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Local News

  • Flights resume--as do long lines--after blizzard

    NEW YORK (AP) — When Angela Madsen was pulled off her plane and her wheelchair stayed on board, she knew she was in for a rough night. The paraplegic athlete struggled to get into the bathrooms at Kennedy Airport. Turning the wheels on her borrowed wheelchair strained her shoulders. Sleeping was impossible.

    "I actually got out of it and laid on the floor," Madsen said.

  • Christmas spirit alive, well in LA

    Holiday sentiment blossoms this time of year as service clubs, churches, schools, businesses and county and laboratory employees focus on families and individuals in need.
     Bake sales are numerous. Families are adopted. Fund drives are held. Food, clothing and toys are collected. These compassionate gestures brighten the season for both receivers and givers.

  • Outgoing Councilors Celebrated

    It’s been a significant year for Los Alamos County Council. Councilors made big decisions on everything from moving ahead with a prospective developer for the Trinity Redevelopment Site to firing County Administrator Tony Mortillaro.
    The year even ended with a bang — not only did councilors approve a contract for the municipal building design-build at their final meeting but they also said goodbye to four of its members.
     “This has been a challenging year for council,” outgoing councilor Michael Wheeler said.

  • Update 12-26-10

    End of the year

    This week the Los Alamos Monitor will highlight the top stories of 2010. In today’s edition, the top sports photos of the year can be found on pages four and five. This week, we will highlight the top local government, LANL, state, sports and national stories. Be sure to pick up a Monitor everyday!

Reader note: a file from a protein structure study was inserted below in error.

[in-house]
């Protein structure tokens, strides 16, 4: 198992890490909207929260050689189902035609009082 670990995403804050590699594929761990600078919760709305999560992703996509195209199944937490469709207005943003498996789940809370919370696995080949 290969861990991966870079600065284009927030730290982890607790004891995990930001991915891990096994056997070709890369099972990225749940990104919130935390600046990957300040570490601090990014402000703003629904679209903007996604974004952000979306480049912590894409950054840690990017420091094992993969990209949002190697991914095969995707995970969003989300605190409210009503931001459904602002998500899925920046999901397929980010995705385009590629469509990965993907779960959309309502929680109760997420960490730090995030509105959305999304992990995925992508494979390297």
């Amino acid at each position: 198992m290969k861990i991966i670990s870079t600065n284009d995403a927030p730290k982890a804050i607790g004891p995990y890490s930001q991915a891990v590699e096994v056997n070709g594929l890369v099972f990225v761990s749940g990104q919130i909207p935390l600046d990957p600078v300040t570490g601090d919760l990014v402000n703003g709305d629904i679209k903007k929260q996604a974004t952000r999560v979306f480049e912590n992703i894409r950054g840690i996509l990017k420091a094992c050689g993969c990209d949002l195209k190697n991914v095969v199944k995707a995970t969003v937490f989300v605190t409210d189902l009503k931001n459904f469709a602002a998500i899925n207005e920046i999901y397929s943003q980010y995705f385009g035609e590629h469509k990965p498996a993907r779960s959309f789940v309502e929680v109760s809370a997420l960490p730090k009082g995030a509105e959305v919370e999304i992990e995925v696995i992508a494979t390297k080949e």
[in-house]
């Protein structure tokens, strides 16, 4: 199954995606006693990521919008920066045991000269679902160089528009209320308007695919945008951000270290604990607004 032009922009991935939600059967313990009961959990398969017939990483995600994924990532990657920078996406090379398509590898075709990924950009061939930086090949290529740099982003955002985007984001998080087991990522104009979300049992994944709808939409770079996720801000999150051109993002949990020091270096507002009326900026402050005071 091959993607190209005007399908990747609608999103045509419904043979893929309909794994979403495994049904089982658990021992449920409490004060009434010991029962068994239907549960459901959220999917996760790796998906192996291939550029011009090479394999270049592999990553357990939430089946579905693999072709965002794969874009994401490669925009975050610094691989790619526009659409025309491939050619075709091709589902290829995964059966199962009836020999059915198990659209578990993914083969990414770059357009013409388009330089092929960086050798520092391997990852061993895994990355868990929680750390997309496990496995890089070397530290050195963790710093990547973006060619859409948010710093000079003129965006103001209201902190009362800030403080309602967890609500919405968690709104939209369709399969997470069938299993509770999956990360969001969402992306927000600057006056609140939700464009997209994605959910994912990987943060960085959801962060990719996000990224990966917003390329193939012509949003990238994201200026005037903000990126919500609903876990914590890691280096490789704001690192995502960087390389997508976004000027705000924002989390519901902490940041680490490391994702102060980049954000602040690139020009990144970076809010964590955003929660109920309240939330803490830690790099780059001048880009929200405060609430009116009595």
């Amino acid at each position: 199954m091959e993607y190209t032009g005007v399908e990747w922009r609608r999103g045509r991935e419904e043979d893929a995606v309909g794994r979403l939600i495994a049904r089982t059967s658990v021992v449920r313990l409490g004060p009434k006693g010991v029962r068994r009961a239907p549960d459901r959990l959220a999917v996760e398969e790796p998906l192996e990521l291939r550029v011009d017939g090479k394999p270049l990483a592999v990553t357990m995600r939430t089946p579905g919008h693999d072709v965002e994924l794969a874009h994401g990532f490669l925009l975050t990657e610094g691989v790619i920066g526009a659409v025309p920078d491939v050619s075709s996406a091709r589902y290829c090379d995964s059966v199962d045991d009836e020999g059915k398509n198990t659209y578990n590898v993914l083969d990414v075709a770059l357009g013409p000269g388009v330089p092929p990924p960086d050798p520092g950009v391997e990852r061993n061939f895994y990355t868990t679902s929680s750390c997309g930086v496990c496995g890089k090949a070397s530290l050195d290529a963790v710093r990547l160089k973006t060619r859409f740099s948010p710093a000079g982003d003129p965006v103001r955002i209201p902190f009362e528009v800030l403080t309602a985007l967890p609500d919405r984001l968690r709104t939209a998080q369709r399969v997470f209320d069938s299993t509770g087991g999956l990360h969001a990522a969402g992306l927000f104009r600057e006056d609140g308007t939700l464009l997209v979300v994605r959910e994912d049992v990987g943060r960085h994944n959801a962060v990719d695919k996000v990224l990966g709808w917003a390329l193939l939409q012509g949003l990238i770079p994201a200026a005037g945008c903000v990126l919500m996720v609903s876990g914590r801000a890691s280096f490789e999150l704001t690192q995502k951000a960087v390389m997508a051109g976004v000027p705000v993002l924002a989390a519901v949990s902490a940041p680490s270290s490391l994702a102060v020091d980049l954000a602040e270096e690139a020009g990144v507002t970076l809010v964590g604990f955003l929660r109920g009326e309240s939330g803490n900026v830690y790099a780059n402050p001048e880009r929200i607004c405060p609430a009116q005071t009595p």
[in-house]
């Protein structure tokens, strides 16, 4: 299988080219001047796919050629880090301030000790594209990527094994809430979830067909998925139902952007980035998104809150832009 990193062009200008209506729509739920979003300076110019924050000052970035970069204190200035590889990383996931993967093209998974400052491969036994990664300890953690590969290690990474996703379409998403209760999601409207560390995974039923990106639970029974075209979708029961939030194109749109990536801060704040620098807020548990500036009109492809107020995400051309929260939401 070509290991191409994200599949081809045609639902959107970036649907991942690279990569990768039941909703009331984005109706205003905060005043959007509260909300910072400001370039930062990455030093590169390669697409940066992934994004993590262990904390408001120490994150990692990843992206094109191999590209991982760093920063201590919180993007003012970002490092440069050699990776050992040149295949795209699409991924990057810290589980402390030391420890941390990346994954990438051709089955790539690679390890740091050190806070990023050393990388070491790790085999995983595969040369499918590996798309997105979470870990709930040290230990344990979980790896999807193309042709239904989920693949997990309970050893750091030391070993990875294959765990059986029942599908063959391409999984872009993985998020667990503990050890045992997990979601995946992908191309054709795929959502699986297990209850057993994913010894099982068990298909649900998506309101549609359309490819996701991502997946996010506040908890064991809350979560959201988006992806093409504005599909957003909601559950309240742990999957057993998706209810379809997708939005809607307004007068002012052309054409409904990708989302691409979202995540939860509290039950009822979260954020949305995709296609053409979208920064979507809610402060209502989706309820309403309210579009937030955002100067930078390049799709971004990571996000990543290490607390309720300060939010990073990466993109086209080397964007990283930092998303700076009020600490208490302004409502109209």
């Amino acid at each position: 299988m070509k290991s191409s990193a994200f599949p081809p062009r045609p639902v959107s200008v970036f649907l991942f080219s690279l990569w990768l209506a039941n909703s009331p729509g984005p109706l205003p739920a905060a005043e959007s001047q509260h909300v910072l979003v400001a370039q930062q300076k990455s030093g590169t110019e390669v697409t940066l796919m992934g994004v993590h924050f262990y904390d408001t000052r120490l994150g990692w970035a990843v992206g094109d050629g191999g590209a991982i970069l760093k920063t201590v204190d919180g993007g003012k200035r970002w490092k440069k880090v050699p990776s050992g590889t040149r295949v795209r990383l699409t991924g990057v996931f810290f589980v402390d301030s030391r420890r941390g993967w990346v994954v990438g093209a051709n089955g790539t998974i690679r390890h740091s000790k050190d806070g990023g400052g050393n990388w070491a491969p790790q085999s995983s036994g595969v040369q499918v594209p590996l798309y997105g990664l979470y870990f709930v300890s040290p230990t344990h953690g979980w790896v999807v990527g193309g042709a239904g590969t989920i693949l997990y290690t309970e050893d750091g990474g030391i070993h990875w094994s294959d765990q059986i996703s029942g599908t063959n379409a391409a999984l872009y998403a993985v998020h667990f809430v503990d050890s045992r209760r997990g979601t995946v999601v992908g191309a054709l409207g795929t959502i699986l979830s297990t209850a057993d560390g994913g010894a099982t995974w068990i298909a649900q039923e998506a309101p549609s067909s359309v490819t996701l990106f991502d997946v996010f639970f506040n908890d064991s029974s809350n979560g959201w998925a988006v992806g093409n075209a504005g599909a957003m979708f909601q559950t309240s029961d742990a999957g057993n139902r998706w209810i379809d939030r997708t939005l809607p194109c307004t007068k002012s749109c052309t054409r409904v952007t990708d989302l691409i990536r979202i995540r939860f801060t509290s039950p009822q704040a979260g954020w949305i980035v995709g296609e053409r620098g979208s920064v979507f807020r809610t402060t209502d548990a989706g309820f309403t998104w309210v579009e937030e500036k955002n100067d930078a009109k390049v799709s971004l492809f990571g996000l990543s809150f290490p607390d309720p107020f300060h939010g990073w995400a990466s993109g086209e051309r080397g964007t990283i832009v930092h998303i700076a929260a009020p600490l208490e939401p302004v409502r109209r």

Just a wag

  • Tax change could bring significant benefits 


    WASHINGTON — If you are a college student, teacher or resident of a state that has sales taxes but no income tax, the bipartisan tax agreement this month could mean significant benefits next year. And the IRS is adjusting its computers to take in your requests.

  • Nambé man finds remains under his home

    SANTA FE  — Nambé resident Jerome Valdez has no plans to move the remains of two early American Indians that were found buried beneath his home north of Santa Fe.
    Valdez, , a 44-year-old pipefitter at Los Alamos National Laboratory, unearthed two graves last Saturday while digging a trench for a new sewer line in the crawl space beneath the house his father built 50 years ago.

  • Update 12-24-10

    Deadline extended

    The deadline for the Community Asset Awards has been extended until 5 p.m. Friday. On-line nominations can be made at www.AssetsInAction.info.
    For additional information call 661-4846. The program is sponsored by Assets In Action, the Los Alamos Chamber of Commerce and the Juvenile Justice Advisory Board.
     

    Just a wag

  • Gibson Worked to Upgrade LA

    Councilor Robert Gibson has worked for years to guide Los Alamos into the 21st century. After serving on council from 1997-2000, Gibson decided to serve another stint saying he thought those years would be pivotal for Los Alamos with so many changes looming on the horizon.
    Los Alamos National Laboratory had a new form of management, the county was rebuilding many of its major facilities and the community was, and is, operating in the 20th century, unsure about moving into the 21st century, he said.

  • KRSN moves to Conoco Hill

    Gillian and Dave Sutton appeared tired but excited Wednesday as they packed up the last of their 10 state awards received this year from the New Mexico Broadcasters Association/AP.
    Following their final interview, which included Department of Public Utilities Manager John Arrowsmith and DPU spokesperson Allison Majure, the couple moved from Central Park Square, where the station has operated for 10 years, into a new studio in the Hilltop Shopping Center.

  • Californians start cleaning up mud, water, debris

    HIGHLAND, Calif. (AP) — Leslie Constante burst into tears when she saw a red tag slapped on her parents' garage in Highland, deeming it unsafe to enter.

    "My mom and dad worked so hard for this," said the 29-year-old pharmacy technician, wearing knee high rubber boots.

    She couldn't get inside to see how bad the damage was to Christmas presents and other belongings. Out front, two holiday reindeer were enveloped in mud several feet deep.